The Commonwealth Games in Glasgow, Scotland, is over but the resulting eight medals, while much appreciated, should not be the only area of introspection for those interested in progressing our sport.
It is obvious, that the T&T contingent could have done better and achieved more medals, if George Bovell III had produced a medal as expected. He and his team will have to examine his future in light of the fact, that without any European swimmers or American swimmers, he was only able to achieve fifth place in his preferred final, and therefore serious doubts must be raised on his credible chances in 2016 in Brazil.
Perhaps though, this is where we need to start, with questions being raised to the T&T Olympic Committee (TTOC), on both the selection process going forward for international events, and also team guidelines before any major event.
There must exist rules of participation, rules of eligibility and generally guidance rules for events which must be adhered to, otherwise, there will be anarchy and problems.
Bovell qualified for the 100 metres backstroke final, after entering the event of his own free will, but while he had the seventh fastest time heading into the final and did not look like he would medal, he opted to not swim the final.
Clearly it was not injury, as he swam the following day in his pet event the 50m freestyle and it was reported that his decision was based on him, wanting to not exert himself and be at his best for the 50m freestyle. It was a report that he and his team never refuted.
My problem is that, how can someone qualify for a final at a major meeting and drop out and the governing body, the TTOC has no say or no opinion. So is it that they are afraid of Bovell? And if so, that is absolute rubbish and speaks volumes on their management style.
Please do not tell me also that this has been done before by him and therefore it is acceptable, if that be the case, then every team member can behave similarly, wake up one morning and decide not to race or swim or play a final because they do not want to, and we all must accept it gracefully with a big broad smile and move on. Who paid for their training? Who paid for their support? Who ensured that the Olympic body would sponsor their Games? In particular, Bovell is obtaining elite funding from this country and this is not money to be easily ignored, as it is estimated at around $250,000 a year at least.
But it is the principle of the matter and the way, it was done, with callous disregard for the people of T&T, who were all happy to watch one of our own in a first final, it meant a lot. It was not surprising to listen to some of the dismaying comments from the public on Bovell’s errant choice, as it was one of disgust, dissatisfaction and left a sour taste. In fact, sadly, the population turned against him, but he has himself to blame for this.
As for the TTOC, they need to put their house in order in ensuring that the information from the camp is relayed properly. There is an urgent need for the TTOC to hire a working professional press officer or Press attache, similar to how it works all over the world. In the past, Brian Lewis used to do this job himself tirelessly but now that he is president and the Olympic framework is growing, a working full-time journalist should be hired.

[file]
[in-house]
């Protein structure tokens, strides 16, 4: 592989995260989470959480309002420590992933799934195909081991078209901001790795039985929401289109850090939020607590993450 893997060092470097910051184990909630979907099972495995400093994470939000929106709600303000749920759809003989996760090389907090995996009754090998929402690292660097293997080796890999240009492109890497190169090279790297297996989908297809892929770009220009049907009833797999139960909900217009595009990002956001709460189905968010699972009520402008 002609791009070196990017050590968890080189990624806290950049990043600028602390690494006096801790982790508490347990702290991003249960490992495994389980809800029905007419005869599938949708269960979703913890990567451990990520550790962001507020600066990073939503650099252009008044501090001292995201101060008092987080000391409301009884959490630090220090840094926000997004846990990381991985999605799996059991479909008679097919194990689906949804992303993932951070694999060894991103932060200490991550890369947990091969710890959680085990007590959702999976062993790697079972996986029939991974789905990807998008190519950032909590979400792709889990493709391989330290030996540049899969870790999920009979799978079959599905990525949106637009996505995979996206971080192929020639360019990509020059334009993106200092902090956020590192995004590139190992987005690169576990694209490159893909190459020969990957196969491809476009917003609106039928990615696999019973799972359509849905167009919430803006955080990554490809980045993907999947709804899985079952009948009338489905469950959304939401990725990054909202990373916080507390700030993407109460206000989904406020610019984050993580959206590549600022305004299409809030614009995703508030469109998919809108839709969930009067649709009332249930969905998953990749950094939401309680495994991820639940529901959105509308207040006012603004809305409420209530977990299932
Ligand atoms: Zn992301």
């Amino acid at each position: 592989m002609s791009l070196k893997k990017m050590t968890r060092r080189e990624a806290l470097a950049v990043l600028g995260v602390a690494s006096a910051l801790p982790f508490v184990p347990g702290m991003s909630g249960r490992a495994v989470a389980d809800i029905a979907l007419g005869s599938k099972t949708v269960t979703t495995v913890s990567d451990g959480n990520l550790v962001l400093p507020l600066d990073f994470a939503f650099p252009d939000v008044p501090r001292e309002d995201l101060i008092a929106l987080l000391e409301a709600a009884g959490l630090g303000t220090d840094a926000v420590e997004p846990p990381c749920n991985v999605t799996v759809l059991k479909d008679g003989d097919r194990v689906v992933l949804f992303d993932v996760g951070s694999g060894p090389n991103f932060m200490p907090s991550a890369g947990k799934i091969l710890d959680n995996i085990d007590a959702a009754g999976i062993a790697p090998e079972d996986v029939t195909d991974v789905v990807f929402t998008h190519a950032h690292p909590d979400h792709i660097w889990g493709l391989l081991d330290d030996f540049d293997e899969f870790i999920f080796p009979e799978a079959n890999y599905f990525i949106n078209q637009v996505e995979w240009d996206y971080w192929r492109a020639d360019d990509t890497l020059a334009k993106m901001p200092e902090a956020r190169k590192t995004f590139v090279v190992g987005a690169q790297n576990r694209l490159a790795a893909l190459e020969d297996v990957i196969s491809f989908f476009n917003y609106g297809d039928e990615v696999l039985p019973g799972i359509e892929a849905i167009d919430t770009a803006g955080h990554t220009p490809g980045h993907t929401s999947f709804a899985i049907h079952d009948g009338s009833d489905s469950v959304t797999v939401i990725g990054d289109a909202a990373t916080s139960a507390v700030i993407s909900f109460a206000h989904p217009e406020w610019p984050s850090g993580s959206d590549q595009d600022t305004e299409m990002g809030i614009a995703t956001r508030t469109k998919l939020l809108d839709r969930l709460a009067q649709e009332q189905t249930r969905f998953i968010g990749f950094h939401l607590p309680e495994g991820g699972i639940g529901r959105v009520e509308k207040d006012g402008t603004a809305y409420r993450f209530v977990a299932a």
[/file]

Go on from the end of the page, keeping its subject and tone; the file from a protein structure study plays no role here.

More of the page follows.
This would enhance the TTOC’s image and ensure that all the media houses in this country could direct their enquiries to one constant reliable source. While there may be some that would be upset with this, the TTOC needs to stand alone and be decisive. New leadership may not always mean a change in direction but as we as a sporting world evolve, the price for lack of timely information is failure and abuse.
Lewis needs to immediately hire a press officer, so that our Olympic and related teams in the future can have their views aired properly. This sort of media coverage would not only assist our athletes in getting their opinions out on one platform but would ensure consistency and trust.
Who knows if this existed, then Bovell would not have received the amount of abuse he has had to since his withdrawal from the swimming final. Maybe anyway?
However, it is clear, that policy needs to be established with set guidelines on entering and participating in events, this is not only about the athletes pride in finishing unplaced in a final, but it must be about the country and the need to ensure that our name is not tarnished as quitters or cowards who do not like to lose or be defeated.
As to the selection policy, questions continue to be asked about the idea to use a slow Zwede Hewitt (split of 45.9) to run the anchor leg in the 4x400m relay team which won a bronze medal when gold seemed theirs for the taking.
Of concern will also be the number of injuries we continue to suffer before events, even though the athletes are supposed to have been tested before and their fitness assured this however is not the case. And the sad part is that this is not the first time we have witnessed this.
There are several young journalists, who would be interested in this job, and with the Olympics in 2016 a mere two years away, the TTOC must act now in order to be ready to deliver. This would be a great sign of progressiveness and establish the TTOC as an organisation well ahead of the others.
So let us hope the lessons from the Commonwealth Games will not only be from the field of play but also from the offices and those involved in administration of the sports that the need for proper and trustworthy communication must be first and foremost in the minds of those that want sports to succeed in this country.